Issue 112


Grassroots with passion

Deepavali 10 Things about

you always wanted to know

Embrace the festive spirit with this handy guide

Taking place on Sunday, 27 October, this year, Deepavali is celebrated by Hindus, Sikhs and Jains (and certain Buddhists) the world over. The festival is marked by, among other things, the lighting of oil lamps, visits to bazaars and the decorating of homes with rangoli (made of coloured rice, flour or sand), which have spiritual significance and are believed to bring good luck. All are welcome to join in the festivities that come withDeepavali, and tomake sure you get the full experience, here are ten things you should know about the religious holiday.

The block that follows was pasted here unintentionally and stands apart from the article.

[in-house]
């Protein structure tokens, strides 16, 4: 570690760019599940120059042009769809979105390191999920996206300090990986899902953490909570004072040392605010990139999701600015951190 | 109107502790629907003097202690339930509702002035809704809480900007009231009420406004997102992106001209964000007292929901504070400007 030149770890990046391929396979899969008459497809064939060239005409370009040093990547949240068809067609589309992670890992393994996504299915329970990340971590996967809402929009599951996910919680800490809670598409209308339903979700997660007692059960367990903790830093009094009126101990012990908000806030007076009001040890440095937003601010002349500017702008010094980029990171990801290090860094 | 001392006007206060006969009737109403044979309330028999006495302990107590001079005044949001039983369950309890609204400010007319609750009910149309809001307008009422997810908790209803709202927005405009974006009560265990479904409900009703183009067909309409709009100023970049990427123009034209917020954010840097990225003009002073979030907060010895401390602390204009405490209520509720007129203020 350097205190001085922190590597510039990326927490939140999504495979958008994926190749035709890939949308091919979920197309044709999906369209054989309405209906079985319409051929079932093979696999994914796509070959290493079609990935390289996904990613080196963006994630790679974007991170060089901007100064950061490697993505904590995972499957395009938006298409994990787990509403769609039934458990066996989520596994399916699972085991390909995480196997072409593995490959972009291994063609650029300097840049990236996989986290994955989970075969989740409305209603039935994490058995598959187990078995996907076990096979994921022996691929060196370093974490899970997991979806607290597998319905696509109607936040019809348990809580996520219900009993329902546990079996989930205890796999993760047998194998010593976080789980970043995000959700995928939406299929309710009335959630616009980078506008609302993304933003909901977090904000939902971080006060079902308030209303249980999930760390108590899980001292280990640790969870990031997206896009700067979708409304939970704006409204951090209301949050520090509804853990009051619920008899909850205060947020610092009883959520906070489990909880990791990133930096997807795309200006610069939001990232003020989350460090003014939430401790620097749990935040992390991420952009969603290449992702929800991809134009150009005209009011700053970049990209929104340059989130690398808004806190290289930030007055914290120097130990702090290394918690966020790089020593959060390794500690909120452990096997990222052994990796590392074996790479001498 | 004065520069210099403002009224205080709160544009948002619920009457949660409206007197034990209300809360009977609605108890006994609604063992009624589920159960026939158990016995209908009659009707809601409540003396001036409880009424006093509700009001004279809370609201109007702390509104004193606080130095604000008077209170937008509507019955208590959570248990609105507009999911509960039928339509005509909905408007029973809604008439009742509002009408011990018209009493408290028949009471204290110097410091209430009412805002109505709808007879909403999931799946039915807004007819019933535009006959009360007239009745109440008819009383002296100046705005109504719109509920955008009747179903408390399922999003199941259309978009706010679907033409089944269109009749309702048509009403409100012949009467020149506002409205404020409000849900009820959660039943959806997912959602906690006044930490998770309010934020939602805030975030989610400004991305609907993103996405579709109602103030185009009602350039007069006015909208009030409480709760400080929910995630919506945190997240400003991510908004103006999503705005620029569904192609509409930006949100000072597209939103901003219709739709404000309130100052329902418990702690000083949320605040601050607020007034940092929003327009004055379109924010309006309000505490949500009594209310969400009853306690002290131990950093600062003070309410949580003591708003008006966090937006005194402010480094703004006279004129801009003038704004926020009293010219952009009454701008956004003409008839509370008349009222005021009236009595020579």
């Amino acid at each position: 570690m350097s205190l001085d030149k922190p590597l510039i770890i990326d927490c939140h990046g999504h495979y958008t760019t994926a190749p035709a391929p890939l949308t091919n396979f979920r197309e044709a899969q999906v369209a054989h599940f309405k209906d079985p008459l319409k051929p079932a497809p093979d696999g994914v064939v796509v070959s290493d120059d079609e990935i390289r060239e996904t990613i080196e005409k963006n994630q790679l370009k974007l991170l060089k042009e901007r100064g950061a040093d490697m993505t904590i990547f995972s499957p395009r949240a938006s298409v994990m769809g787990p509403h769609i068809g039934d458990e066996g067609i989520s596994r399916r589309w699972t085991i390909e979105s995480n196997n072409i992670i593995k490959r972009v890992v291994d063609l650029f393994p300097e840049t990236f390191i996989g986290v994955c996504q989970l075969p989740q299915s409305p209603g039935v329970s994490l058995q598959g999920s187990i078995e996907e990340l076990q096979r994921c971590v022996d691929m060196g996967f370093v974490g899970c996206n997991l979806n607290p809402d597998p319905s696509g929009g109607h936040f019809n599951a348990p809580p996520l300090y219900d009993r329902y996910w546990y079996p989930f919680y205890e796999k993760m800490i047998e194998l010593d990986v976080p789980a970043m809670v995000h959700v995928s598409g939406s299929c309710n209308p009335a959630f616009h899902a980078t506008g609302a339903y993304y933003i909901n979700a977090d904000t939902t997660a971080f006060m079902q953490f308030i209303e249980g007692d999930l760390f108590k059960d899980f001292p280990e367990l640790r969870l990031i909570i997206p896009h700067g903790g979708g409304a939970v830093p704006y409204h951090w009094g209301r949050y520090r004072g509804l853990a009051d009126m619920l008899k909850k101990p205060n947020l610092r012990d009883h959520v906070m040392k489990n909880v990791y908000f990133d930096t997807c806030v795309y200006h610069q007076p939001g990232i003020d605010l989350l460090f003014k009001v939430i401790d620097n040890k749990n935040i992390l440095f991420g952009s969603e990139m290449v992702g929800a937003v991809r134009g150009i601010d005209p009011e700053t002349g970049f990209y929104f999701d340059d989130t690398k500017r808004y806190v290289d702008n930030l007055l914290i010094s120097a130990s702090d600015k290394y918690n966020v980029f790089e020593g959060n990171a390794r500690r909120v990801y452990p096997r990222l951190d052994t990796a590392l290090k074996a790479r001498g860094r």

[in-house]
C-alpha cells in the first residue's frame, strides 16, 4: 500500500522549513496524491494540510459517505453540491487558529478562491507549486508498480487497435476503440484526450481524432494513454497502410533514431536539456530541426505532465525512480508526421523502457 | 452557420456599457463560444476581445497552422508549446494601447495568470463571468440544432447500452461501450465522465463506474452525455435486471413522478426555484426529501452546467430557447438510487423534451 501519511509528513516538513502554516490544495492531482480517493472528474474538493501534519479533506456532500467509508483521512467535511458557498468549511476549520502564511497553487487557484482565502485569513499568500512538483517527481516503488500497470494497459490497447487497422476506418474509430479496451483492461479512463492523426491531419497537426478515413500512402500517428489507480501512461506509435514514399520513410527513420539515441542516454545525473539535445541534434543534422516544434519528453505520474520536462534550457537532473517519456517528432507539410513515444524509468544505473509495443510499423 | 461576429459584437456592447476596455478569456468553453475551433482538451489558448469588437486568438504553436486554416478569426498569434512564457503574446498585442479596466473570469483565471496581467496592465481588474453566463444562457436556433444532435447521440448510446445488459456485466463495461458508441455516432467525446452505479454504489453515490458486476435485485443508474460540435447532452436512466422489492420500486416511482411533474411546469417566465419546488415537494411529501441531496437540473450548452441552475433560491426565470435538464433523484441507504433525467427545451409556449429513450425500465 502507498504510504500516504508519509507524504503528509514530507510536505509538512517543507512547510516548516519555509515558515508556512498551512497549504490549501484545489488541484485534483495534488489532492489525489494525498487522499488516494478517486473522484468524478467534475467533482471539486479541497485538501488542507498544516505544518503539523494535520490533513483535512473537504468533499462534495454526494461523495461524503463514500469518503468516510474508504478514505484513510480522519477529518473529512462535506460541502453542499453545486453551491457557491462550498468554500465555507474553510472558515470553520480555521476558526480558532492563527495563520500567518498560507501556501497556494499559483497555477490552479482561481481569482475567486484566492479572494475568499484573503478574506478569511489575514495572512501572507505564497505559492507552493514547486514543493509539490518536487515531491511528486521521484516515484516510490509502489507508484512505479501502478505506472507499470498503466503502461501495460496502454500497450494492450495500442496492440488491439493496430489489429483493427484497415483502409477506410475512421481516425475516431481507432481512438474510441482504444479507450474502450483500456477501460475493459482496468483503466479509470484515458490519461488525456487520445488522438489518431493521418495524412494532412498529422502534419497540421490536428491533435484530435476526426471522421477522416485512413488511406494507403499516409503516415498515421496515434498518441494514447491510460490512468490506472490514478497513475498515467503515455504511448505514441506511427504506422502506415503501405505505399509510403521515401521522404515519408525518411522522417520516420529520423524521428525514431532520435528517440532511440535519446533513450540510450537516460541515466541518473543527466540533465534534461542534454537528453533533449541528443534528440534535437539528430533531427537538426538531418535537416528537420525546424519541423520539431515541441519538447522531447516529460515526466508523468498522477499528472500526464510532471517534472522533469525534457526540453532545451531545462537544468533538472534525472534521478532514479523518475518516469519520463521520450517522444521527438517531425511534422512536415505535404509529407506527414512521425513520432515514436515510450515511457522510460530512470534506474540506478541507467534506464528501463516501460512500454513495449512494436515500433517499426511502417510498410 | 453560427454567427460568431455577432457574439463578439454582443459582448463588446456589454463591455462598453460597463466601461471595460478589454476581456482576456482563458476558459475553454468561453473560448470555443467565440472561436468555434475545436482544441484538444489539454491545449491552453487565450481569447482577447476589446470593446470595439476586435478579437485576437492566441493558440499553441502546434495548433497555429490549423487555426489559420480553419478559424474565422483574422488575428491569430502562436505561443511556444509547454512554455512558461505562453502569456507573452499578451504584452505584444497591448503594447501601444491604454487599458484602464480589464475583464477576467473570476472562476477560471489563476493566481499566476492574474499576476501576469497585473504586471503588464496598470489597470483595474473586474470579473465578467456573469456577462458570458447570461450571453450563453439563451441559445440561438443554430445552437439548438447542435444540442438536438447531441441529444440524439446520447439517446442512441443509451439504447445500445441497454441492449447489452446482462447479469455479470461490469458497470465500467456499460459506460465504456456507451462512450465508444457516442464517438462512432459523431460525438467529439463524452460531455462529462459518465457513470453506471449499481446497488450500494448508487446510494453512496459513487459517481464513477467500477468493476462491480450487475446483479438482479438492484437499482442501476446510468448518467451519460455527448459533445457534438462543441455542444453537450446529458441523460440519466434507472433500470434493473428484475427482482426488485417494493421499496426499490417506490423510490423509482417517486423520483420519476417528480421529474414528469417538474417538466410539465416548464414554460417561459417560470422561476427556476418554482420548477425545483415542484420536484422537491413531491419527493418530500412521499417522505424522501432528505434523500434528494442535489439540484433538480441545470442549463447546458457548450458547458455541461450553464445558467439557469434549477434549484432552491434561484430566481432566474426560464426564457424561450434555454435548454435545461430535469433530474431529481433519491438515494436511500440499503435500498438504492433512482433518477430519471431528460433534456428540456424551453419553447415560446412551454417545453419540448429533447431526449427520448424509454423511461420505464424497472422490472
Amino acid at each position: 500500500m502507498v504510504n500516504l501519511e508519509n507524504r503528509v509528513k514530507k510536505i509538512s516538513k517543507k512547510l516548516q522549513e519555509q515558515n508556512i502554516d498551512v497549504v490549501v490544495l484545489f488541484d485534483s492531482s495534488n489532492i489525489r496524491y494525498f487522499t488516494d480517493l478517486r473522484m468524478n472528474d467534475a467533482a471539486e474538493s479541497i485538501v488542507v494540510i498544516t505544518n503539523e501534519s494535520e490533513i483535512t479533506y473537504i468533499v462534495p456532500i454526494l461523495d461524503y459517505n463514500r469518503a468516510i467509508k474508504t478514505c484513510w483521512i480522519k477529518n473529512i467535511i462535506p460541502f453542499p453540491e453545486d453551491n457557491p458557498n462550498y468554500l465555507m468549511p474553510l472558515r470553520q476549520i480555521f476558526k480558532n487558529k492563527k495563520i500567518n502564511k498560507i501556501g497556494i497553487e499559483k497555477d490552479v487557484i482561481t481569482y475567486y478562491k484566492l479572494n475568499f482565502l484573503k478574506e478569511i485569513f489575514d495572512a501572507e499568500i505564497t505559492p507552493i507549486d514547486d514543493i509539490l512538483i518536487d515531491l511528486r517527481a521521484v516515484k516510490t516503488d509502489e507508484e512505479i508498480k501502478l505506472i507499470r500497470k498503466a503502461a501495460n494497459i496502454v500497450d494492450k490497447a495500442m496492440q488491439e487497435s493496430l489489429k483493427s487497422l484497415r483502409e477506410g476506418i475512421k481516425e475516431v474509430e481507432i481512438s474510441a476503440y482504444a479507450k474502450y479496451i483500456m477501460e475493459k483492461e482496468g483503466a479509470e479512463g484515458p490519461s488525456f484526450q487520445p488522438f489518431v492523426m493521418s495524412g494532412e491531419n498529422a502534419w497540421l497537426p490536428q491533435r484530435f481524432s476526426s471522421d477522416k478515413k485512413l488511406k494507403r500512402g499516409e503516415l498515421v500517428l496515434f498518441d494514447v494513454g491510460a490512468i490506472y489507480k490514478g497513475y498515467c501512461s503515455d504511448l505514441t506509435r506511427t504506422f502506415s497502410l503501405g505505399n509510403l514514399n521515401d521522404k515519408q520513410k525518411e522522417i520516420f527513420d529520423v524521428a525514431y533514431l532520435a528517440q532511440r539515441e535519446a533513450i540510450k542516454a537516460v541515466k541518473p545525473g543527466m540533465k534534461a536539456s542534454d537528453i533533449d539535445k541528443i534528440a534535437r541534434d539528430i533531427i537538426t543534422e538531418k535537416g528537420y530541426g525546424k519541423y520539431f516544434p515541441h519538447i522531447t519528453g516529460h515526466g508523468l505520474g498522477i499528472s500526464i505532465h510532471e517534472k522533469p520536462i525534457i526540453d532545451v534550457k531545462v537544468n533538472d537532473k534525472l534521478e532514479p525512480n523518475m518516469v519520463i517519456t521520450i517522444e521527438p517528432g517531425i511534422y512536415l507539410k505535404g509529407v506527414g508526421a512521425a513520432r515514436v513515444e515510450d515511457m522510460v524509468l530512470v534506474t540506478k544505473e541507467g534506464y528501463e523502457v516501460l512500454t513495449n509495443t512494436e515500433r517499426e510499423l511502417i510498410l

What does “Deepavali” mean?




comes from the Sanskrit “dipavali”, which

means “row of lights”. Indeed, lights feature prominently in this festival – commonly referred to as the Festival of Lights – in the form of the flickering flames of oil lamps (or diya) and in the vibrant lights that adorn homes and busy streets during the festive season.

What is the significance of Deepavali?

Deepavali is a celebration of the triumph of light over darkness – of good over evil. The lighting of diya is symbolic of this victory, with darkness defeated by a light that represents purity, goodness and luck. The specifics of the celebration vary from community to community, with a number of deities venerated, including the goddess of wealth, Lakshmi. Deepavali is not the Indian New Year’s Day.

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